Monday, July 14, 2008

Slate: Why family dinner makes working parents (especially moms) feel better.

An article in Slate magazine talks about the results of a recent study that shows that eating as a family makes parents happier. My working mom was always good about making a family dinner. I was always starving because she wouldn't let us snack before dinner. My childhood experience and my experience living in Belgium and France sealed the deal for my family eating two meals a day together.

When I was 18 years old, my Belgium host family ate breakfast together. When I lived in France in my twenties, my French friends didn't throw keggers, they had dinner parties!

It is noteworthy that although longer work hours predicted significantly greater perception of success in work life, work interference with dinnertime predicted lower perception of success in work life," Jacob and her co-author write.
Eating together in the morning takes about 10 minutes. It's nice to have that moment of calm before the day begins. And in the evening, Mikey loves the direct attention that he gets from the both of us.

My sister told me once that she couldn't figure out why her girls weren't eating, and then she started eating with them and their eating improved. "Now that we're eating together, I can't believe we weren't doing it before," she explained.

2 Comments:

grantatee said...

i liked learning more about you in this entry.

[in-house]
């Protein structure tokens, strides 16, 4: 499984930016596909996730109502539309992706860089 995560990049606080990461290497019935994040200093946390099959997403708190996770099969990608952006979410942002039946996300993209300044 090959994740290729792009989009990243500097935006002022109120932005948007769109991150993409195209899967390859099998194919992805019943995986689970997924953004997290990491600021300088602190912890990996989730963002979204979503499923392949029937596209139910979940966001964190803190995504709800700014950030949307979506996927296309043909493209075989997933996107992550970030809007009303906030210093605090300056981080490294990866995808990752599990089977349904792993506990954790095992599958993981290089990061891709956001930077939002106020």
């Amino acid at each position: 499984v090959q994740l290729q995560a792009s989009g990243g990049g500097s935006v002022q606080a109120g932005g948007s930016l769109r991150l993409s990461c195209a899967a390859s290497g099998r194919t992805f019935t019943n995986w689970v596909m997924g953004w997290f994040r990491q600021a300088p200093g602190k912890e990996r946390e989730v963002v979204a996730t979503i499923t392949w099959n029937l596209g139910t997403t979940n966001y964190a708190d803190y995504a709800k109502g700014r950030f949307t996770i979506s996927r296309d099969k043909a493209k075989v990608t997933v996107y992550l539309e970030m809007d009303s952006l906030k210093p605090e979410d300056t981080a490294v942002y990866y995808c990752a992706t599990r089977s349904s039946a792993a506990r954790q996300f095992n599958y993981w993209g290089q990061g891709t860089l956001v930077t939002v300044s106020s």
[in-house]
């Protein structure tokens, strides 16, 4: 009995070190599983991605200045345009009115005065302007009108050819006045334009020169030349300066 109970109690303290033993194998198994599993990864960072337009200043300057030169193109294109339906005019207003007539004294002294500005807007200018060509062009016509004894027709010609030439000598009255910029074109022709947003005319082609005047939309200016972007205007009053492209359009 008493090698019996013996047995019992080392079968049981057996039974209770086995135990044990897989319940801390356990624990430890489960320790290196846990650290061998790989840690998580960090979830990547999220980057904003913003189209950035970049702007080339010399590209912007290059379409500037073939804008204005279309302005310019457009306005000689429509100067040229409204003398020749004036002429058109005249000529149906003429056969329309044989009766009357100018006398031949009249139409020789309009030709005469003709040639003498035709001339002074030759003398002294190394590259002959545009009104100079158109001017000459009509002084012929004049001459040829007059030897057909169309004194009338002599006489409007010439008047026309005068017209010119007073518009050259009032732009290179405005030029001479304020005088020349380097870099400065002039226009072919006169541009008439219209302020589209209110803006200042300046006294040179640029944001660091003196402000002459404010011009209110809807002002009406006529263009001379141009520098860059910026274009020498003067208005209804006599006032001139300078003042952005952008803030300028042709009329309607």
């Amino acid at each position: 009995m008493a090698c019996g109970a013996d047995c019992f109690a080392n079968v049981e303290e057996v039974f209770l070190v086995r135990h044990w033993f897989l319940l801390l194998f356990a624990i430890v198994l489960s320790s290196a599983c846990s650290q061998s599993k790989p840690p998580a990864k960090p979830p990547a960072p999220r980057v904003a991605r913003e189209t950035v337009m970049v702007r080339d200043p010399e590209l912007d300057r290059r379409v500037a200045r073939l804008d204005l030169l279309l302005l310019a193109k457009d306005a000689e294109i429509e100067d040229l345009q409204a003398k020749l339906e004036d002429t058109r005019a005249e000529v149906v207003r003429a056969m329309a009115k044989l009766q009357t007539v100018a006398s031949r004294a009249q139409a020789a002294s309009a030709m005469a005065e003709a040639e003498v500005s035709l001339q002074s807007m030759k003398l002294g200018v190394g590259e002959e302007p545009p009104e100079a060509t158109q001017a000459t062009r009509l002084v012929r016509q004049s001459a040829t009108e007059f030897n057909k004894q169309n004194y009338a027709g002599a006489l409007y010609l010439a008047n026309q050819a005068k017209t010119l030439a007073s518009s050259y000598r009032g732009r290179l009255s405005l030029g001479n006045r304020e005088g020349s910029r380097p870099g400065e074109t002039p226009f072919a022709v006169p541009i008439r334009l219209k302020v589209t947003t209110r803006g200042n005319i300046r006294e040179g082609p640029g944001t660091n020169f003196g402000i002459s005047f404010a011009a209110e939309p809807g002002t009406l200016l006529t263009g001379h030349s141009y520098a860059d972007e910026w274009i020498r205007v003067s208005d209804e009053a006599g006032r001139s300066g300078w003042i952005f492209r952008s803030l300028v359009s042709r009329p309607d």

i was house sitting for someone last week who had no dinner table, no place to comfortably eat food. i thought this was horrible! my most favorite part about my house in my table, it is where i connect with friends and i love having tea and sharing meals with people.

i never ate food with my family growing up-- i actually have no memories of my parents eating at all. (they always got me mcdonalds after day care... which to be honest, i LOVED at the time).

i am so happy that i get to experience shared meals with my chosen family now. and occasionally my mom, when she comes to visit.

xo,
grant

Amy said...

Both my husband and I work but we bend over backwards to make family dinners happen every night. Often we have to cut off work early and then put in an hour after the kids go to bed but it's worth it. Of course, there are those nights when we don't successfully pull it off. And my daughter always notices and comments. On those nights when I quickly throw together food for just the kids and watch them eat, my daughter always asks, "Mommy why aren't you eating?"

It seems like dinner is the time when we can all come together and share the day's happenings. We also play this corny game where we take turns going around the table and telling each person something that we like about him.

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